In recent years, Cobalt has received a Good Design Award for our designs on the Victoria Police ADT vehicle, the Dermapen 4, the Maton Guitar Case, the Concave Boot and various Agilent scientific instruments.

The design challenge for this project revolved around creating a viable, modern replacement system for traditional fencing (where traditional fencing is impractical for inhospitable terrain). The solution was eShepherd – an IoT driven platform encompassing a GPS enabled neckband and cloud-based application controlled by farmers which is used to fence, move and monitor livestock. The intelligent neckband system trains livestock to recognise and stay within virtual boundaries, via the use of sensors that detect and respond to animal behaviour. Audio cues and gentle pulse stimuli guide the animals to remain within the virtual boundaries. Farmers use a cloud-based web application to create virtual paddock boundaries and check on livestock activity, all of which are updated dynamically to ensure accurate data. This design solution is reliable and functional in the harshest conditions, combining a durable form with long lasting battery life that has a positive impact on animal welfare.

This nomination for the eShepherd neckband is an exciting recognition, due to the superior level of critical design thinking, product engineering and testing the Cobalt team put into the project. When designing the neckband, Cobalt collaborated with Agersens and electronics development firm LX Group, to design the robust “wearable” device to suit all breeds of livestock.

It was crucial for the design to boast a truly ergonomic form, intelligent technology and a high quality finish to ensure the utmost safety and functionality for both the livestock and the farmers.

Key design elements include:

  • Wireless, IoT and GPS integration
  • Use of sensors, audio cues and gentle pulse stimuli
  • Farmer controlled through a cloud-based web application for accurate data
  • Instant virtual boundary updating from any location
  • Ergonomic and light weight for “end user” comfort
  • Morphometric fitment for self-correcting positioning
  • Solar powered with optimally positioned panels
  • RSPCA, CSIRO and animal ethic committee approved
  • Real-time animal monitoring
  • Fully waterproof unit able to withstand impacts, interactions with other animals and infrastructure, and harsh environmental conditions
  • Tough UV stabilised plastics and fabrics to ensure suitable longevity

Cobalt was involved from discovery and early concept development, through to detail design of the assembly and mouldings. After several engineering prototypes and refinements, Cobalt also undertook pilot assembly of 50-off Alpha prototypes. These involved tooling and several in-house processes to waterproof the enclosure around the PV array.

The prestigious awards ceremony will be held on the 11th of July at the iconic Sydney Opera House, where the winners will be announced. We look forward to seeing how the eShepherd entry performs.

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reception refresh

Reception Refresh

Cobalt HQ’s Reception Refresh

With Cobalt’s major energy efficiency upgrade recently completed, it was time for the front-of-house to receive an overdue refresh. Our reception area had been an interim measure for far too long – project work always taking precedence. Additionally, the need to accommodate more staff was what ultimately compelled us to upgrade the front end of our office.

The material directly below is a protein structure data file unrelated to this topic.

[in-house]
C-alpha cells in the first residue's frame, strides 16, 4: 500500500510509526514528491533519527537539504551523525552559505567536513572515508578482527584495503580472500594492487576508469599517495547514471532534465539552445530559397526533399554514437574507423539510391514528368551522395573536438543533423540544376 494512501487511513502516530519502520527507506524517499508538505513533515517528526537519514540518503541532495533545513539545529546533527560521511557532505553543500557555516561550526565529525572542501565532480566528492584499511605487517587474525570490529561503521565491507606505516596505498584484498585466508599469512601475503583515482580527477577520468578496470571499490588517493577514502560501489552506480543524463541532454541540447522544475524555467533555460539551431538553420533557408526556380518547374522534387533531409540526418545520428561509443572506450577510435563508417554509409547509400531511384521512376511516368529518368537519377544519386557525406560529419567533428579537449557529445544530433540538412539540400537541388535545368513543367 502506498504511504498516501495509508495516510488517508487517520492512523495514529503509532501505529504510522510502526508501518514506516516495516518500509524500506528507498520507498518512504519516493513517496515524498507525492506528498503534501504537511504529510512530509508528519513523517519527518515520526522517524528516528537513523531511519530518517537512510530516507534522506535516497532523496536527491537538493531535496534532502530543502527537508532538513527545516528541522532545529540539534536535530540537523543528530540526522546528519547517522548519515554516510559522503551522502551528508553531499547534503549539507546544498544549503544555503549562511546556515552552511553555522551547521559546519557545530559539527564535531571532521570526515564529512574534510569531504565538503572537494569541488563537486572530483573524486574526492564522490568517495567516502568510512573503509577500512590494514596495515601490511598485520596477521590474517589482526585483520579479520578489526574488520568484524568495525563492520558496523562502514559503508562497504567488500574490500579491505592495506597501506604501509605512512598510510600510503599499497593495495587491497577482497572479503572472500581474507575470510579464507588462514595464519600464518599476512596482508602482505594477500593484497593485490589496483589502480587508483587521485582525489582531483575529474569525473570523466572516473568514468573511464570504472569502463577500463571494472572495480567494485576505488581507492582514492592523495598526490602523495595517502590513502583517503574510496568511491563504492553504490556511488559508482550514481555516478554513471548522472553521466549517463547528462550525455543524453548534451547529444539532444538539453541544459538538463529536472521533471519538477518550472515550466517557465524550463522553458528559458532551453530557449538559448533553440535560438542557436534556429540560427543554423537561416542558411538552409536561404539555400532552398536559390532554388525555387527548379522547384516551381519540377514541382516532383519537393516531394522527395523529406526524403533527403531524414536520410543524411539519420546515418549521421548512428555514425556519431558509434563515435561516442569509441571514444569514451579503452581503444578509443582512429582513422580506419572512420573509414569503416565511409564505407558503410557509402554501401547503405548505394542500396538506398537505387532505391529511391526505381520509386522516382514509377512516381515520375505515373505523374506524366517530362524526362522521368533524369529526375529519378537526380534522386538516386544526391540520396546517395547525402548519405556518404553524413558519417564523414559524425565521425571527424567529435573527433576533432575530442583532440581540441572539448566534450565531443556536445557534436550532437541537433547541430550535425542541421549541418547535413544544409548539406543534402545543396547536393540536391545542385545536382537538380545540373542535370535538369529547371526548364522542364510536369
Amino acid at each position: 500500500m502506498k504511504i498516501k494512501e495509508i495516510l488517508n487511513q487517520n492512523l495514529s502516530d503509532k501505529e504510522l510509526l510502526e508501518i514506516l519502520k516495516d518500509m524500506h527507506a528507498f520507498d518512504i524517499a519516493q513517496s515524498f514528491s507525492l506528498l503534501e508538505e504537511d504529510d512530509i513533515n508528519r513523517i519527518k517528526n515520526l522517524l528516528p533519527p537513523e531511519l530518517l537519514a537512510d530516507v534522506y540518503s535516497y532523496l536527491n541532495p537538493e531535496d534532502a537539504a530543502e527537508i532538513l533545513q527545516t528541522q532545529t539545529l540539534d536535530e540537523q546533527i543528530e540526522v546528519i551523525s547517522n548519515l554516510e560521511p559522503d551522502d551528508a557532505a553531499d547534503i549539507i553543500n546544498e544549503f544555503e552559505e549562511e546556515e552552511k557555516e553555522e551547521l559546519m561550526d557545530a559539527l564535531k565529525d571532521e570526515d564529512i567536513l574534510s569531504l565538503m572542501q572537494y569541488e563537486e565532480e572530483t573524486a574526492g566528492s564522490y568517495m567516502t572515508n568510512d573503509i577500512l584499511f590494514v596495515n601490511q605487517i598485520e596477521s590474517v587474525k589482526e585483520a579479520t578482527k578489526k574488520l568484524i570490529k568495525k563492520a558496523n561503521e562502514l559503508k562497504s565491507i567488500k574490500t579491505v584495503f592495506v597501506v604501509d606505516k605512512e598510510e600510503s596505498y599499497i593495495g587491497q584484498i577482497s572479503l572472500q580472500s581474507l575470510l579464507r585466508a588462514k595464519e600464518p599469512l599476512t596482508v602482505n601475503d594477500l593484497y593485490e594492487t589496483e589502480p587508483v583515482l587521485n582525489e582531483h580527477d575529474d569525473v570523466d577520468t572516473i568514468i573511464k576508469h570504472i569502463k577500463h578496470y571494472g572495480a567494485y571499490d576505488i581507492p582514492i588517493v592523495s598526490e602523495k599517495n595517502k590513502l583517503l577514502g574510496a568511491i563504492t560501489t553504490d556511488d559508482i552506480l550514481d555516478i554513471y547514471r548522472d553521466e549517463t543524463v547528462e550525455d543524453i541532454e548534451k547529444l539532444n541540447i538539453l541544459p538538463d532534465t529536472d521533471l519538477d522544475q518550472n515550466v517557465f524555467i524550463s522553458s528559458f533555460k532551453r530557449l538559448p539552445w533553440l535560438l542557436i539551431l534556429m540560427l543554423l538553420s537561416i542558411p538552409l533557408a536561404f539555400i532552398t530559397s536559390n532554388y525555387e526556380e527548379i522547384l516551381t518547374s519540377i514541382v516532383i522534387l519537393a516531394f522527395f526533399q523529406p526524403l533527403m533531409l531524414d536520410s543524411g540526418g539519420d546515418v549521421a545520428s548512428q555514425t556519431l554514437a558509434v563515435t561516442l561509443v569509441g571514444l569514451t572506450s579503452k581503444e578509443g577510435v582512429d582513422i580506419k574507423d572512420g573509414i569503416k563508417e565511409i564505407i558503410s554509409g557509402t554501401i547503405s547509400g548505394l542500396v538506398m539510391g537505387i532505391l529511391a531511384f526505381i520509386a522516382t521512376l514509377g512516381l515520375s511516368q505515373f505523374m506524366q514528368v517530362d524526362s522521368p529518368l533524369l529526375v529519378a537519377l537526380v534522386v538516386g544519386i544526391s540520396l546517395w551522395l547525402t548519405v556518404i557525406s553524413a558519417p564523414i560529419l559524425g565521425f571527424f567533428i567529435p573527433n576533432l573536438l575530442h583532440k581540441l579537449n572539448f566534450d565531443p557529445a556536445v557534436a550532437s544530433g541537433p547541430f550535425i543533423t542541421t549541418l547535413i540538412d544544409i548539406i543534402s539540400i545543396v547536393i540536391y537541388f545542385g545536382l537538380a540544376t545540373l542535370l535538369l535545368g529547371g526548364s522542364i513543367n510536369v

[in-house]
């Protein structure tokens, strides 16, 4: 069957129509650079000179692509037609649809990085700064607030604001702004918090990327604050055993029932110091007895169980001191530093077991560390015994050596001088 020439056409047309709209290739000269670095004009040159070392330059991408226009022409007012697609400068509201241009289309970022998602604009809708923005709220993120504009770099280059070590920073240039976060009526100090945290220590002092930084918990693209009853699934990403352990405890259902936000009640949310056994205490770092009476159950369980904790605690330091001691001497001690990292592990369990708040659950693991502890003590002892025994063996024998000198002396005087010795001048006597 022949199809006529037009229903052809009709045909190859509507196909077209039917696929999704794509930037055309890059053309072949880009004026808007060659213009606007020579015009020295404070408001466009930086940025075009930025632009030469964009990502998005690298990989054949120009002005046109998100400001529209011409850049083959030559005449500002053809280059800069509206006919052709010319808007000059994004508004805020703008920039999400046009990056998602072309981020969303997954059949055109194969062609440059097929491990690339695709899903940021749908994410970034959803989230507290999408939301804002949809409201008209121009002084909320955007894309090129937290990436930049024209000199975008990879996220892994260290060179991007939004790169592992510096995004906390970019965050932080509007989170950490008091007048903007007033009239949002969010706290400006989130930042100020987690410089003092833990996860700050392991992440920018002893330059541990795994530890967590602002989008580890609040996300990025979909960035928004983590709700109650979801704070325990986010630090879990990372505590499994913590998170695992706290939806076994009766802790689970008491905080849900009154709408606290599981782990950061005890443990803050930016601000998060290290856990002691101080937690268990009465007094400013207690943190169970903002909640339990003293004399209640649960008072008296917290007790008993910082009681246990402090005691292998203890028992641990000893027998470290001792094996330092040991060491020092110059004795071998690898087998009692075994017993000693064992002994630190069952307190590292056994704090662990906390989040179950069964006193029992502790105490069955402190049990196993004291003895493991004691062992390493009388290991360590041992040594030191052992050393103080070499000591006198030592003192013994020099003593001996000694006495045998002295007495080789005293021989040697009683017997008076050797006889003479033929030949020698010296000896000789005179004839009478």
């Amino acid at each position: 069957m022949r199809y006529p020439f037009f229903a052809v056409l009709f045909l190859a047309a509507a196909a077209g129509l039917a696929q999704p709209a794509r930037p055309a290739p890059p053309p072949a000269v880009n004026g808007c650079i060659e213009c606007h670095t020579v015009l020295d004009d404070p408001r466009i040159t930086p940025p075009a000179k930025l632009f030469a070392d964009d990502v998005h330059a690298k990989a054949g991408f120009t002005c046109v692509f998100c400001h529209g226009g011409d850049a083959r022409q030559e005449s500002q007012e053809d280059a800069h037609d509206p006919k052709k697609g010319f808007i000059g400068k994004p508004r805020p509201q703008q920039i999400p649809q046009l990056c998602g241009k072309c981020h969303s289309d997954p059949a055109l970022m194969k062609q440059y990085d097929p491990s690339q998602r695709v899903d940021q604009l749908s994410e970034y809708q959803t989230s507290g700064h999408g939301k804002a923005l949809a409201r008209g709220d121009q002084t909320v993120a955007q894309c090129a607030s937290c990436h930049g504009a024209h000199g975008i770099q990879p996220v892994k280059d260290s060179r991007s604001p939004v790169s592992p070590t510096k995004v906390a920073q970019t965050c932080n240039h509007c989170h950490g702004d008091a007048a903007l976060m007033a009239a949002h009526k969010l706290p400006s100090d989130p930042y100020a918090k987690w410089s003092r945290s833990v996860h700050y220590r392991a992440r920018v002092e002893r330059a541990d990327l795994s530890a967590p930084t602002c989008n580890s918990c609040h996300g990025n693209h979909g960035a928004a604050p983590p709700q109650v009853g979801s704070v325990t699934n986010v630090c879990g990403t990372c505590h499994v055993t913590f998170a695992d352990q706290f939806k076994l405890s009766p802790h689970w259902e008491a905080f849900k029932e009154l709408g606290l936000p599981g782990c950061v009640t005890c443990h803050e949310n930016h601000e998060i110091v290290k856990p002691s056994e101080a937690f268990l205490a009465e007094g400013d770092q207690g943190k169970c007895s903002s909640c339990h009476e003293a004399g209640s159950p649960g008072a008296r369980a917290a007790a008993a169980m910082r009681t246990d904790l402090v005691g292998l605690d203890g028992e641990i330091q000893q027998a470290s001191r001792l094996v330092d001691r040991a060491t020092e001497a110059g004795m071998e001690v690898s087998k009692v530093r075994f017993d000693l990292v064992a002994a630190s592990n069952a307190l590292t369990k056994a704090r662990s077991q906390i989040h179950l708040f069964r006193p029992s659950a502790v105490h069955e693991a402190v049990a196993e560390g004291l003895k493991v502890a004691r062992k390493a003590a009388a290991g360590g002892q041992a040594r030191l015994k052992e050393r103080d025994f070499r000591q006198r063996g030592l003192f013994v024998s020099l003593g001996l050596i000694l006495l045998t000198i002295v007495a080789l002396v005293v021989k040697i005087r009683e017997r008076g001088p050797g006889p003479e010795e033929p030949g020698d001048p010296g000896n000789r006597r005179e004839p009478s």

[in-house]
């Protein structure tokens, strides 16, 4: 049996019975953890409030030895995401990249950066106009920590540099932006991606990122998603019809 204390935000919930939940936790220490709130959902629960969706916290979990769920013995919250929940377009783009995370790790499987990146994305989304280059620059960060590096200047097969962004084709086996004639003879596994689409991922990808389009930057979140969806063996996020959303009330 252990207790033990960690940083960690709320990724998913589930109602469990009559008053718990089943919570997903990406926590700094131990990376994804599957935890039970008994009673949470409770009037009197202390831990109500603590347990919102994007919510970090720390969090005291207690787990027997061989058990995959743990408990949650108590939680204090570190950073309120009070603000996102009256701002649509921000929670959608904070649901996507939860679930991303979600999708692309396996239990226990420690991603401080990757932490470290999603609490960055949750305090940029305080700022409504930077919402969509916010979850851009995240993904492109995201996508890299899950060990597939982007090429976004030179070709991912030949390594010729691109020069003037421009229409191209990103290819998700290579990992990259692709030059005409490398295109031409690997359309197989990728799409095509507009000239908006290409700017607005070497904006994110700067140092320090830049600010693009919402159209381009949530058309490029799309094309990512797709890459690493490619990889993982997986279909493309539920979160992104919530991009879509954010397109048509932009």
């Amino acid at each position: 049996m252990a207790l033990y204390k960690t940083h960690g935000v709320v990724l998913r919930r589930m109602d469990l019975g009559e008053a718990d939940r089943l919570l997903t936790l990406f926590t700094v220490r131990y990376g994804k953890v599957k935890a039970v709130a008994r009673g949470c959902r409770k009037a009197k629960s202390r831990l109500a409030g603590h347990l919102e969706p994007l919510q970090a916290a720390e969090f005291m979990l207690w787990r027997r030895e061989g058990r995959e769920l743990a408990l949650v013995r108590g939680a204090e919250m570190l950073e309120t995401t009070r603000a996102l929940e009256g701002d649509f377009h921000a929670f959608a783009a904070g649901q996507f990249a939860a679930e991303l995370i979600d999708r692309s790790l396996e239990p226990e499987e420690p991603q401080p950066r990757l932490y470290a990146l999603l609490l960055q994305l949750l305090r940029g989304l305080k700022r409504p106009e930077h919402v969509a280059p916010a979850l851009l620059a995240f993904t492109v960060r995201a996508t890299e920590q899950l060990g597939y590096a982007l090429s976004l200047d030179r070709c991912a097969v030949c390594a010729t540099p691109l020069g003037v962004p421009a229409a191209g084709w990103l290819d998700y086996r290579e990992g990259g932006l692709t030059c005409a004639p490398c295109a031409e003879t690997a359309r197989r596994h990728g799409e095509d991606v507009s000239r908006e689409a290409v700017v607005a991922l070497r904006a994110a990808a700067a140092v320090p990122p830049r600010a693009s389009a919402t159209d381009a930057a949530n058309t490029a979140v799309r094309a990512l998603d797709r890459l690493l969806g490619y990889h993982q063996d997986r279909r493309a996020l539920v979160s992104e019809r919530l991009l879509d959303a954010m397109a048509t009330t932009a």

The vision was simple – keep it clean, modern and undeniably Cobalt. After a rapid three week facelift, the space was transformed from simply serviceable to inspiring. Each element was carefully considered to ensure visual harmony, continuity and a seamless transition from old to new. Driven by our team members Mark, Len and Nathan, the biggest change was the relocation of the main reception desk. Visitors are now welcomed at a new angled ‘hello desk’, featuring strip lighting, timber accents and a parcel ledge. Our design for the Zgo monitor arms, can also be seen supporting the ‘hello desk’ monitors.

The ‘hello desk’ now corners off a new hub, housing the admin and marketing team together for boosted efficiency.  The smarter use of the space also enables us to accommodate 2-3 more staff, with better storage and access across the office.

Bold new carpet tiles give a huge visual lift to the front third of the office, and a custom feature wall separates work spaces from reception, providing visual security from the waiting area. Outside the kitchen a large blackboard has been incorporated into a wall, allowing staff (and visitors!) to express themselves in multiple shades of chalk.

Created by Len, the new feature wall is the most striking element of the renovation. Covered in a 3.2m wide custom perforated metal panel, a bold first impression is created as visitors ascend the staircase from our lower level. Behind the metal a dark mirror finish peeks through. Built into the wall is a backlit ‘Cobalt’ sign, in which we have the ability to dictate the colour, brightness and speed of the transitions at the touch of a button. Better yet, above is a cut-out of our logo with an LCD monitor behind.  Through the day this gives us the unique ability to display a countless number of visual references and textures that influence our work.

Updating the reception also offered a great opportunity to shuffle the team around into a new layout, which has ultimately increased productivity within project teams and prompted our staff to collaborate with new people.

We were blown away with the time and effort our team put into the renovation, with a special mention to Mark (for spending a big portion of his own time on the project), Len (for bringing our vision to life) and Nathan (for coming back to help us out).